That is all very well, but our preferred methodology is not to buy receivables or agreements from Financeco when we are funding their consumer agreements, but rather to rely on fixed charges under debentures. And even if the relevant consumer agreements are written by Financeco under English law, we understand that Scottish-registered companies cannot grant debentures, but can only grant floating charges.
No, that is not right either. The relevant legal system which determines whether and how you can take security over any asset is the law of the place where the asset is.
There is absolutely nothing to stop a Scottish company granting a debenture containing fixed and floating charges in exactly the same way and in exactly the same terms as would be done by an English company, so long as it is understood that the effectiveness of the debenture depends upon where the assets are.
The debenture will constitute fixed charges over assets in England, including receivables arising under English law consumer agreements.
Likewise, even if that debenture is granted by an English company, it will not confer fixed charges over assets in Scotland, and will not be effective except as a floating charge in relation to receivables arising under Scots law consumer receivables.
We still have a problem, because our usual methodology is to do back-to-back funding, taking security assignments over the consumer agreements between Financeco and its customers. And these are fixed charges, which, as you have said, are ineffective if those agreements are written under Scots law.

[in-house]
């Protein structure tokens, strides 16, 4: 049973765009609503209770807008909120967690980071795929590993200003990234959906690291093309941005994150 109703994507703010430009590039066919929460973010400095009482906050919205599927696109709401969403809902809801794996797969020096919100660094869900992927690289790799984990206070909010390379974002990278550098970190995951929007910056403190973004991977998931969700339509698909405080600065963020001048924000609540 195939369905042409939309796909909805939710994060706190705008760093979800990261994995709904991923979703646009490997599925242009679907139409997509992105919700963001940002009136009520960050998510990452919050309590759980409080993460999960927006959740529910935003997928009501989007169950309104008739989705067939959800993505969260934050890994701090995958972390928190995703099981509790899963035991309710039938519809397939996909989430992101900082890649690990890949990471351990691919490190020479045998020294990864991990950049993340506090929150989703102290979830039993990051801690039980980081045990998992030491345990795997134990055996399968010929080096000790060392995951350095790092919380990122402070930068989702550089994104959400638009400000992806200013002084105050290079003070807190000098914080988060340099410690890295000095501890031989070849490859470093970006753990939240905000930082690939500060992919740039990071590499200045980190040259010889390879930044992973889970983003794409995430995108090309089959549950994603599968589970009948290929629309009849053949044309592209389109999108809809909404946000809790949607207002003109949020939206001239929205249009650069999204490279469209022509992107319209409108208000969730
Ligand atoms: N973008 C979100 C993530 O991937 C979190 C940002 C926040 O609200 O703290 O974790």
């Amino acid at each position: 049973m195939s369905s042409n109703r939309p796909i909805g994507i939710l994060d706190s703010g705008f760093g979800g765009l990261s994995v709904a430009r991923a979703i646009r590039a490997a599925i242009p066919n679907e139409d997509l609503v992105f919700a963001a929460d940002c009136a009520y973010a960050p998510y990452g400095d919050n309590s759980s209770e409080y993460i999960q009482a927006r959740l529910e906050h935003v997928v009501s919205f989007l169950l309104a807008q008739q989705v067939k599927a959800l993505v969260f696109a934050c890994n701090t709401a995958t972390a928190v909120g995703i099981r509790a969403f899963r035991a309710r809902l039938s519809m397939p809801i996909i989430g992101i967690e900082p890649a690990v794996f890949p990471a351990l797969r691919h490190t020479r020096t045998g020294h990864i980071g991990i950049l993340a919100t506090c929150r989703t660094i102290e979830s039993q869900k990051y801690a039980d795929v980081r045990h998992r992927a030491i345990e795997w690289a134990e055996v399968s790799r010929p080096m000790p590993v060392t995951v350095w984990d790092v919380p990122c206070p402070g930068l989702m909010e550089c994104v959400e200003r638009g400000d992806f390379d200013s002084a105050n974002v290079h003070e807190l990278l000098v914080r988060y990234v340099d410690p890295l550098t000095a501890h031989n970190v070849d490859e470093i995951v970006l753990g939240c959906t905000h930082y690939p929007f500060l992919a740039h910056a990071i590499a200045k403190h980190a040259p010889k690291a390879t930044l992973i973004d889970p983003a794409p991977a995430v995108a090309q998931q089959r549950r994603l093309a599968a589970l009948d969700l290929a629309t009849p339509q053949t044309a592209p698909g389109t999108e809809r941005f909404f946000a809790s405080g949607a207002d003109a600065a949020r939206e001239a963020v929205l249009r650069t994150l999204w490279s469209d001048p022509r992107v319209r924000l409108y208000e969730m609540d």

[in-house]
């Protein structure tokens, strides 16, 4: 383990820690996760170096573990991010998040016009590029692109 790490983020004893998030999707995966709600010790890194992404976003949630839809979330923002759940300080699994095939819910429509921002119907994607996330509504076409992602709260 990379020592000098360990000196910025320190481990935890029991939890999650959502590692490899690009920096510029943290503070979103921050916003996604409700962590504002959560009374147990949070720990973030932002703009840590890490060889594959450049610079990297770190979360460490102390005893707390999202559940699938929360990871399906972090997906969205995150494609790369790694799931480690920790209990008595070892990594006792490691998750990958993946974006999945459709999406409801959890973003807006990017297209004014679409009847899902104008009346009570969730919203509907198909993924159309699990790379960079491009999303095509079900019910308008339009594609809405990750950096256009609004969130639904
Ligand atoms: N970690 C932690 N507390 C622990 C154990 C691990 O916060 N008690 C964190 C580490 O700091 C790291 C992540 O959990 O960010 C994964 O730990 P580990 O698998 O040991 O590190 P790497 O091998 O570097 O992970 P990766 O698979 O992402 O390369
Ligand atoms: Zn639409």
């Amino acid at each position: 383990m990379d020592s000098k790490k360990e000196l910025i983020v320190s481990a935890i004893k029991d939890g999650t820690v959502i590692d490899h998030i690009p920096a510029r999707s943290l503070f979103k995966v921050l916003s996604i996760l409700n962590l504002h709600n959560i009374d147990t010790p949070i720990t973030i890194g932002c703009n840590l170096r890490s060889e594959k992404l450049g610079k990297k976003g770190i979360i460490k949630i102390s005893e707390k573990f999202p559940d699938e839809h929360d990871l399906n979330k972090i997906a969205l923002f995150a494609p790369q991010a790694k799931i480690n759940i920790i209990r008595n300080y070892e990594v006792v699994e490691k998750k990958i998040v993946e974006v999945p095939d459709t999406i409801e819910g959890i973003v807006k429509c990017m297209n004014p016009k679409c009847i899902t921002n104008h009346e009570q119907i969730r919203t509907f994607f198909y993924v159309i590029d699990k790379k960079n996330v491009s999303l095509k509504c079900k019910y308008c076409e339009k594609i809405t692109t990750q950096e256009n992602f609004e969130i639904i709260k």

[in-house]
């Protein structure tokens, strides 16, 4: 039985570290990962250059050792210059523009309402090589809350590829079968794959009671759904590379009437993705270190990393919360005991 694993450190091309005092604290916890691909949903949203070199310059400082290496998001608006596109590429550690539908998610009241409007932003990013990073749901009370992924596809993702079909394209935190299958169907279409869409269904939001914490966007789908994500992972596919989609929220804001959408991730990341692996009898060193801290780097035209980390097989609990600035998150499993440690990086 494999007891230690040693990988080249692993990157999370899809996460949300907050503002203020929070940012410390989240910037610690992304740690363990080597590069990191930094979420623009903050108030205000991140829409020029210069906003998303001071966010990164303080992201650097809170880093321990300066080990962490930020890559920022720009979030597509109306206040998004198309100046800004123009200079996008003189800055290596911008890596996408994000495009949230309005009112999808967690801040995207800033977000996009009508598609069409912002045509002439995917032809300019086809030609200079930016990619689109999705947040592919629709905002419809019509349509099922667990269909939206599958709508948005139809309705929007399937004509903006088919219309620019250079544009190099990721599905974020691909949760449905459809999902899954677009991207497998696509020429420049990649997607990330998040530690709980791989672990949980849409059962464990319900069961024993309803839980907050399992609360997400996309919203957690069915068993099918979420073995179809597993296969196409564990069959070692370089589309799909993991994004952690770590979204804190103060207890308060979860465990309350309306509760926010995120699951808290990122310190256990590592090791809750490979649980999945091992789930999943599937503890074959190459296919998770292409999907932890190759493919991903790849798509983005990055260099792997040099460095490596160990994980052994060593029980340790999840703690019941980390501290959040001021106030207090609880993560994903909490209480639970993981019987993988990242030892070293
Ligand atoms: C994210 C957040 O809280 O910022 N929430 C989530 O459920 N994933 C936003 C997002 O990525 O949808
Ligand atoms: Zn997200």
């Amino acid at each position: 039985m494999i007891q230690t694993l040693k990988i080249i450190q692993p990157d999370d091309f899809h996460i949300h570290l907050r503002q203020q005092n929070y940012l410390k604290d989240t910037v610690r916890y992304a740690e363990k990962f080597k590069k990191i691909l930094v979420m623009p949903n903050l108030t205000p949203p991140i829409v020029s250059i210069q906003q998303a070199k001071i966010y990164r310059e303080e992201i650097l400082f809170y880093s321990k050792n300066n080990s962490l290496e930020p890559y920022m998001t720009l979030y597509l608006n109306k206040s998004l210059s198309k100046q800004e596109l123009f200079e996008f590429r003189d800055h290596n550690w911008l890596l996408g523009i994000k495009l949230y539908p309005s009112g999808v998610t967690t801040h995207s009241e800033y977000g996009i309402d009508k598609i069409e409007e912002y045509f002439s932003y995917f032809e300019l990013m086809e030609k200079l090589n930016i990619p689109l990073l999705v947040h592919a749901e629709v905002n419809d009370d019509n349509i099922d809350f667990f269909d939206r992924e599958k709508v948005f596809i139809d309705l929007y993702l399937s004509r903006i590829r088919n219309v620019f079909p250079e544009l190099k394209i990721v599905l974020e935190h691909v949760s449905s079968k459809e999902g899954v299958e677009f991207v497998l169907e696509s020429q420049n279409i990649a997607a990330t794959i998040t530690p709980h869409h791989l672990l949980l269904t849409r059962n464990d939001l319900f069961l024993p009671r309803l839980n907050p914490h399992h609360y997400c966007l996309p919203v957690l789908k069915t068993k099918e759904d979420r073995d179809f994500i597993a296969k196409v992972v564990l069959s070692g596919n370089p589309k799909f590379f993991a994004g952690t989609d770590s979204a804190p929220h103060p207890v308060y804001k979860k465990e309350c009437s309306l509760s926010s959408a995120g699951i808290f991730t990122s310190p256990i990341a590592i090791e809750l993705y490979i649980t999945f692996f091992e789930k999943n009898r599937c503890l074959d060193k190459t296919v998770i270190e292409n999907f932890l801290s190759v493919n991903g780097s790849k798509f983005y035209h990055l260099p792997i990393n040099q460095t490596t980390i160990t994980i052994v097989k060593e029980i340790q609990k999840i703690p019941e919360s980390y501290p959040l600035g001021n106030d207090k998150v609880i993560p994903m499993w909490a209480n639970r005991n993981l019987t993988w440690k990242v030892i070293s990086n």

Yes, on the face of it this is an area where Scots law gives you a poorer security than English law does.
As explained above, because of principles of equity in English law a funder which takes a security assignment over consumer agreements without giving notice to the end users may still have a fixed charge over these agreements.
In Scotland that is not true and, while the trust route mentioned above may assist you where you are buying receivables, it may not help you where you are trying to take security over receivables.
However the difference between the two legal systems here is more apparent than real.
In English law, a security assignment of receivables, where notice is not given to the end-users, is not a fixed charge unless the funder controls the rental stream from the end-users and, as we know, many funders find it impracticable to do that. What they then end up with is a security assignment re-characterised as a floating charge, and in Scotland you can take a floating charge which has exactly the same effect as a floating charge in English law.
One point to note, however, is that while an English security assignment defaults to a floating charge if the rental stream from the end users is not controlled, a purported security assignment without notice to end users in Scots law does not default to a floating charge, and the floating charge has to be actually taken.
It is advisable, therefore, when taking a security assignment – whether Financeco is English or Scottish – to add to the security assignment a clause worded as a floating charge over any consumer agreements to which Scots law applies.
You will then have covered all the bases.